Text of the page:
By: Marne Brobeck
Since 1968, Keebler® has made the claim that their cookies are baked by elves in a hollow tree. It would be safe to say that probably wasn’t on the creative brief. Yet, one creative at Leo Burnett looked beyond the many rows of gray lines on that white sheet of paper and saw something magical. Like the proverbial fly on the wall, I would love to have seen the client’s face when the agency presented the storyboards showing those little apron-wearing munchkins busy at work–inside a tree nonetheless. The long blank stare, the sound of finger rolls on the conference room table top while the creative team managed to maintain a pasted-on smile. Maybe the client applauded. Or asked the question, “What are you guys smoking?” (I’ve had clients do both.) So, where do these ideas come from?
My business partner, who I respectfully call “The Suit”, envisions an old-fashioned well where I lower my bucket in search of the next big idea. If only it were that easy. What I do know is that all really good ideas start with “What if?” This is the path that leads to any and all possibilities. It throws a spotlight on an idea, if only for a moment, thus giving it a chance to become something tangible. But for that to happen, someone has to take it by the hand and walk it down that path of possibilities. This is where great concepts begin. Without “What if?” you’re probably going to spend a whole lot of design time trying to dress up a bad idea and wonder why it isn’t magical. This is the mind set of the often sad and misguided people who think it’s all about the design. “Make it Pop!” they shout. I’ve witnessed well-educated people trying to find the formula for producing brilliantly designed advertising. From the Fibonacci spiral, to Michelangelo’s palate of receding and advancing colors, they’re determined to crack the code. Therein lies the problem.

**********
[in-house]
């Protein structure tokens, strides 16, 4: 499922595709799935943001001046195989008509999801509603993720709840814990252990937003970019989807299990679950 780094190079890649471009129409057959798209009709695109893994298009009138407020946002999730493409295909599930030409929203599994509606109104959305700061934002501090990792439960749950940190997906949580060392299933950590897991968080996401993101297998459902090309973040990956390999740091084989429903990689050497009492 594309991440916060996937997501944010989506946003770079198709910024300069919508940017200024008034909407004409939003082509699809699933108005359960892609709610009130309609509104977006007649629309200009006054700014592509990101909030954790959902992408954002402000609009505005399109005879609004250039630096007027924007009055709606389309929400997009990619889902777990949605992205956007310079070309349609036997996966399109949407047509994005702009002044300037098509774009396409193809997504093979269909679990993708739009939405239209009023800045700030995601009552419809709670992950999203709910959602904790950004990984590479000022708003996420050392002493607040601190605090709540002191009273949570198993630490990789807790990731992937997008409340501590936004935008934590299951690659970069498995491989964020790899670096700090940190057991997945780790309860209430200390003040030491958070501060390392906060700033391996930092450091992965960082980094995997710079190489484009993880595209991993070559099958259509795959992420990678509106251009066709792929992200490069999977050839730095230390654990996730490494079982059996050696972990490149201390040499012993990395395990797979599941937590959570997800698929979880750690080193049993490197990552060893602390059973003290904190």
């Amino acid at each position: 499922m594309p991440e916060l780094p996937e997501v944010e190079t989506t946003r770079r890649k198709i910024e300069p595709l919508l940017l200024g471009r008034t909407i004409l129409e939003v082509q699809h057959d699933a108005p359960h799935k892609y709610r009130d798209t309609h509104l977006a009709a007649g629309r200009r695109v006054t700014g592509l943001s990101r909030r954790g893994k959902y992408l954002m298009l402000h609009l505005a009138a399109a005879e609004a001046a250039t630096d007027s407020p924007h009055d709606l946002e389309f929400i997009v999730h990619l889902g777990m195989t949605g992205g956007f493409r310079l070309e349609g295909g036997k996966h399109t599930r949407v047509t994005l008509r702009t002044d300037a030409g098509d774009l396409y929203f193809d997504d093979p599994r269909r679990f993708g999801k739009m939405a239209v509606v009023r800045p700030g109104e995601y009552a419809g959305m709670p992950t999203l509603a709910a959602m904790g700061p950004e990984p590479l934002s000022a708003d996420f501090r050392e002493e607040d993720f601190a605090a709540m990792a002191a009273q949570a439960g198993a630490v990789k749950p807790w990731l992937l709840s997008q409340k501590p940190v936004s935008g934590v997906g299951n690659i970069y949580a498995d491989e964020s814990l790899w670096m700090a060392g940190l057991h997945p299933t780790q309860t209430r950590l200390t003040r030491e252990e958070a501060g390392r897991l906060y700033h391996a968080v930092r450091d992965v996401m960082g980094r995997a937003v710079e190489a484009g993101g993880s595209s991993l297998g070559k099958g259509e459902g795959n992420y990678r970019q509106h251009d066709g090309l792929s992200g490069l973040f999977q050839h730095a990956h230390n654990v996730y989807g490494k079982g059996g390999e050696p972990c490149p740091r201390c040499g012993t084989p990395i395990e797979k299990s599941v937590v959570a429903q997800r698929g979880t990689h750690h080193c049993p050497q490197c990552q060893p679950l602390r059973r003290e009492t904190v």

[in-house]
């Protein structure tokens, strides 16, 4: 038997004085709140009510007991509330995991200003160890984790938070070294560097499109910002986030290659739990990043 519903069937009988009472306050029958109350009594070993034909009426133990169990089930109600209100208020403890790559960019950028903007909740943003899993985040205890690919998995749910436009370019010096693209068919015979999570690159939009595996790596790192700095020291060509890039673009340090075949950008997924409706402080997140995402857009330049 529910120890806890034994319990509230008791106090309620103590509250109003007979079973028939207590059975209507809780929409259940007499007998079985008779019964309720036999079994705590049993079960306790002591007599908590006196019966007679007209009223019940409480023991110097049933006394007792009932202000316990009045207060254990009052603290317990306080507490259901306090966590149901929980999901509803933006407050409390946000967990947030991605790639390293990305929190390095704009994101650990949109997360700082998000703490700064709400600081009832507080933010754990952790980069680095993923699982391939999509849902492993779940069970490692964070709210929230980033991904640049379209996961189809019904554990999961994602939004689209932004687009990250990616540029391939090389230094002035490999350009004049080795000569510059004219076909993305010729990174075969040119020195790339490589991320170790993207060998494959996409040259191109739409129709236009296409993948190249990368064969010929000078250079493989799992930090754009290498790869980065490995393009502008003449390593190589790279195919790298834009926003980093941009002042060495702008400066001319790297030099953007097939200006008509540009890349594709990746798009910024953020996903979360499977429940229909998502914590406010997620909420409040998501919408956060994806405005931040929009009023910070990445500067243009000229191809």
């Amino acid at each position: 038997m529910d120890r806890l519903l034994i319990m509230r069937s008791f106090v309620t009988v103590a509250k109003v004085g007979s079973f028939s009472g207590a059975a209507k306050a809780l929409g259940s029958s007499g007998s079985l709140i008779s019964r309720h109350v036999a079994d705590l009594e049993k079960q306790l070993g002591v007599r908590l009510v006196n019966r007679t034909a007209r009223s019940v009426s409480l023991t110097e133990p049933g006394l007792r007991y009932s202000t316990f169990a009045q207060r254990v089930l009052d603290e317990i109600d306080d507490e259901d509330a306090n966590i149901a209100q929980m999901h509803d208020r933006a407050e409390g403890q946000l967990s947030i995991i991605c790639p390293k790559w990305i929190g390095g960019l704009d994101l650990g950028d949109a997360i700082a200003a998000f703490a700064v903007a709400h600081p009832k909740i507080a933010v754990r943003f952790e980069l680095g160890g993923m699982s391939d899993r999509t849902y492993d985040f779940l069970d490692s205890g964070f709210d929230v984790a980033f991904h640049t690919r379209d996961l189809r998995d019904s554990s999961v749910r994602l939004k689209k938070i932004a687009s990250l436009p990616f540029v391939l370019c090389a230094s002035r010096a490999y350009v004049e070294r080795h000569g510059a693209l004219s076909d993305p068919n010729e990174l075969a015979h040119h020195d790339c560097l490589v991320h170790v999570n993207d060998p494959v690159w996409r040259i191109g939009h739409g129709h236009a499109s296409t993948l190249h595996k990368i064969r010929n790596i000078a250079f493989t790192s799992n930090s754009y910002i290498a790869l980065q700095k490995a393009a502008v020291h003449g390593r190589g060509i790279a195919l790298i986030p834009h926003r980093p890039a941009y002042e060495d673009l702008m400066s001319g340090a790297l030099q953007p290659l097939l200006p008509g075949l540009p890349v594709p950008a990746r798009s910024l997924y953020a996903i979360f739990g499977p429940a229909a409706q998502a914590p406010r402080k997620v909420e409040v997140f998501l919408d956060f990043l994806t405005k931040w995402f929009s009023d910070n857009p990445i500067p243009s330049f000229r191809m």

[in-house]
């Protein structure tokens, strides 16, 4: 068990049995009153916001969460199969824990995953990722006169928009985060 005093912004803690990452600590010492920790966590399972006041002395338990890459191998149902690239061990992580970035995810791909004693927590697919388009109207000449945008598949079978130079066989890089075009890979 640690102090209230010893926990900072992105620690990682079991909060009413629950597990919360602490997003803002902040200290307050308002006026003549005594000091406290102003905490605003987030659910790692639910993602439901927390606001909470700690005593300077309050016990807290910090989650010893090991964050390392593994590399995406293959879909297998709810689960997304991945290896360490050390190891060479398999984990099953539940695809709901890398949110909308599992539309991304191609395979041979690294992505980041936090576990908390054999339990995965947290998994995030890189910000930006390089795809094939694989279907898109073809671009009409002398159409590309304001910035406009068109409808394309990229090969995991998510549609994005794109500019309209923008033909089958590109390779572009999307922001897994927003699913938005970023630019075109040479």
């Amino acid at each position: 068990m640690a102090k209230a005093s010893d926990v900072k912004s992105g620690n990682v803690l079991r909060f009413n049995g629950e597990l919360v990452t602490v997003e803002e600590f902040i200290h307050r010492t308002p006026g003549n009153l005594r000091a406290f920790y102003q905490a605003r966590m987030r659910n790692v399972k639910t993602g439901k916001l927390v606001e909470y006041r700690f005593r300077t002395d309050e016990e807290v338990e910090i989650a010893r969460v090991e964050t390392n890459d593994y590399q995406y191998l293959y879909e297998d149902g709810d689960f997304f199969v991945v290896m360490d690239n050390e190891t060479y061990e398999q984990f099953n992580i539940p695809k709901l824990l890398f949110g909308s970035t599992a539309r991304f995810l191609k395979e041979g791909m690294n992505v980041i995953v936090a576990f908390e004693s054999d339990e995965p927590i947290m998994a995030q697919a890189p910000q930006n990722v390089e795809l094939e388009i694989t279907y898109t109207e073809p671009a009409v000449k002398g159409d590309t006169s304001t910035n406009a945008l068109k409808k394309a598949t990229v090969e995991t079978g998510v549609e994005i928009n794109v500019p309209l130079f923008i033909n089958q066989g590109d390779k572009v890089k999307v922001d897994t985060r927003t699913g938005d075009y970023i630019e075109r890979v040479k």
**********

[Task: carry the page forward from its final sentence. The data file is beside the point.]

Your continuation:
The simple truth is… there is no formula. There’s only ideas that manifest, first in our imagination and then in our lives.
So, pay no attention to little people baking cookies in a hollow tree, because they’re only make believe, right?